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Full text of "History Of The Theory Of Numbers - I"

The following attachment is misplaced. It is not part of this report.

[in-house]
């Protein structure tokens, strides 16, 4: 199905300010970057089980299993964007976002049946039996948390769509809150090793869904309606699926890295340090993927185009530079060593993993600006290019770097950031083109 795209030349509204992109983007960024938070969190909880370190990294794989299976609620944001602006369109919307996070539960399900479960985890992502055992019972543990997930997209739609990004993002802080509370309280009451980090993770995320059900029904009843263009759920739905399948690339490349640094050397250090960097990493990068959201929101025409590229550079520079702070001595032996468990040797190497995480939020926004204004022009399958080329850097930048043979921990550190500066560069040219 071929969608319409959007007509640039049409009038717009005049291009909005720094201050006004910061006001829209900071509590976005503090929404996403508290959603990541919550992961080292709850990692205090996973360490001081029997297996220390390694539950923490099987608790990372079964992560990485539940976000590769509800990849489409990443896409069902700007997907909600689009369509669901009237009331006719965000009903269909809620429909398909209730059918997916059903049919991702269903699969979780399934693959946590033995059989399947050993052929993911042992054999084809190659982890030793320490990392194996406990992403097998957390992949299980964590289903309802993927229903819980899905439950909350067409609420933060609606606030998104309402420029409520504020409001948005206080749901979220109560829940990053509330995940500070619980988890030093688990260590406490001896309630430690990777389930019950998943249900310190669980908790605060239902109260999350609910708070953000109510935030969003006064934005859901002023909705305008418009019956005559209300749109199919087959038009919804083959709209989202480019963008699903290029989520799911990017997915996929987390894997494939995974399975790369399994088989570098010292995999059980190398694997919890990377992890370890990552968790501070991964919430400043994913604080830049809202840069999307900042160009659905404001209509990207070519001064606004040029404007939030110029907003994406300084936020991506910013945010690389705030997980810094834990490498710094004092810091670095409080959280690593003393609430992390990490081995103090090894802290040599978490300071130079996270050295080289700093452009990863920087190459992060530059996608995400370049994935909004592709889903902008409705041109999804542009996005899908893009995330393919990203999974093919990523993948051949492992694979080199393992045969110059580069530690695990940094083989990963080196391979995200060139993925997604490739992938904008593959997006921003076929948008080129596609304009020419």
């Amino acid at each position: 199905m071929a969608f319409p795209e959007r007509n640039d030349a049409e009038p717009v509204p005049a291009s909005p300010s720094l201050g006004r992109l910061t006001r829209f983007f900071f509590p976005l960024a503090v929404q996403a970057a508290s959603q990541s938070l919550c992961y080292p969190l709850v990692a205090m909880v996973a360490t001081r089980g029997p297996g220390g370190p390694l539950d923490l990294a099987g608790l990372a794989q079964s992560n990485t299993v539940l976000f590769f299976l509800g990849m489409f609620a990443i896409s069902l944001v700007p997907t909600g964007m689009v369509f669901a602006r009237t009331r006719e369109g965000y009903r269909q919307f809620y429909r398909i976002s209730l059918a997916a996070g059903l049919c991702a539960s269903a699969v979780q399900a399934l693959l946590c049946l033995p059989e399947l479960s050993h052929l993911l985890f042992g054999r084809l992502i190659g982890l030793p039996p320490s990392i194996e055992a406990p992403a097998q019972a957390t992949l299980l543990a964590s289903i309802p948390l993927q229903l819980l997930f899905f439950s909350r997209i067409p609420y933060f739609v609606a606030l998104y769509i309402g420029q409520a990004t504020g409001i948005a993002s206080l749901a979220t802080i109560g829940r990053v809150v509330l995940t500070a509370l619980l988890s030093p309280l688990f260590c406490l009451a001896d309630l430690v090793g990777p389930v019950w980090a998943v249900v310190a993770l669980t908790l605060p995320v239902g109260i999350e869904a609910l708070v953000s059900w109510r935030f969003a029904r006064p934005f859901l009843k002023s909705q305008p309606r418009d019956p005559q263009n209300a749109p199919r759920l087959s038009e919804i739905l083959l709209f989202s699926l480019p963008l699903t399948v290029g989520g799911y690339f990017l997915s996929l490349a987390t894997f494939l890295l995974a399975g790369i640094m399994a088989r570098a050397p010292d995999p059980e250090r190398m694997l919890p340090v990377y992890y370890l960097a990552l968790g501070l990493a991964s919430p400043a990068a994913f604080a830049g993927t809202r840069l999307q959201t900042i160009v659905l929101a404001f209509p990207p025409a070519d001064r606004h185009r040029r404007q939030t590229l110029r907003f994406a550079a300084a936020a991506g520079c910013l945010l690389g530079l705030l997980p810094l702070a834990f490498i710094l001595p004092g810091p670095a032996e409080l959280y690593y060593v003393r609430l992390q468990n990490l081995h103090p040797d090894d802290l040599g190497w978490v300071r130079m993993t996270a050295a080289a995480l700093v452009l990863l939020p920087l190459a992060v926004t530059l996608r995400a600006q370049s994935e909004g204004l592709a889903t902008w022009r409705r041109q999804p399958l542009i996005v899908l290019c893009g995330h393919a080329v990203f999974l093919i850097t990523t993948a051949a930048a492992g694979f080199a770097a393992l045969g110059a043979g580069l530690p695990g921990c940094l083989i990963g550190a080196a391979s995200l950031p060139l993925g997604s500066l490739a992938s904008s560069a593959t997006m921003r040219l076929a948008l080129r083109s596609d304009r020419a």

168 HISTORY OF THE THEORY OP NUMBERS. [CHAP, vi *Th. Schroder66 and J. Hartmann57 treated periodic decimals. W, Shanks58 gave Lambert's method (Bernoulli,8 end) for shortening the work of finding the length of the period for 1/N. G. Salmon59 remarked that the number n of digits in the period is known if we find two remainders which are powers of 2, since 10a^=2p and 106ss'2fl imply 10afl~6l>s= 1; also if we find three remainders which are products of powers of 2 and 3. Muir71 noted that it is here implied that aq—bp equals n, whereas it is merely a multiple of n. J. W. L. Glaisher60 proved that, for any base r, = .012...r-3r-l, a generalization of 1/81 = .012345679. W. Shanks61 gave the length of the period for 1/p, when p is a prime < 30000, and a list of 69 errors or misprints in the table by Desmarest,88 and 11 in that by Burckhardt.20 Shanks62 gave primes p for which the length n of the period for 1/p is a given number ^100, naturally incomplete. Shanks63 gave additional entries p for n=26, n = 99; noted corrections to his former table and stated that he had extended the table to 40000. Shanks64 mentioned an extension in manuscript from 40000 to 60000. An extension to 120000 in manuscript was made by Shanks, 1875-1880. The manuscript, described by Cunningham,124 who gave a list of errata, is in the Archives of the Royal Society of London. Shanks65 stated that if a is the length of the period for 1/p, where p is a prime >5, that for l/pn is ap""1 {without the restriction by Thibault,31 Muir71]. G. de Coninck66 stated that, if the last digit (at the right) of A is 1 or 9, the last digit of the period for I/A is 9 or 1; while, if A is a prime not ending in 1 or 9, its last digit is the same as the last in the period. Moret-Blanc67 noted that the last property holds for any A not divisible by 2 or 5. For, if a is the integer defined by the period for I/A, that for (A —I)/A is (A —l)a, whence a+(A — l)a = 10n—1, if n is the length of the periods. He noted corrections to the remaining nine laws stated by Coninck and implied that when corrected they become trivial or else known facts. "Progr. Ansbach, 1872. "Progr. Rinteln, 1872. "Messenger Math., 2, 1873, 41-43. "/bid., pp. 49-51, 80. M/Wd., p. 188. •lProc. Roy. Soc. London, 22, 1873-4, 200-10, 384-8. Corrections by Workman.117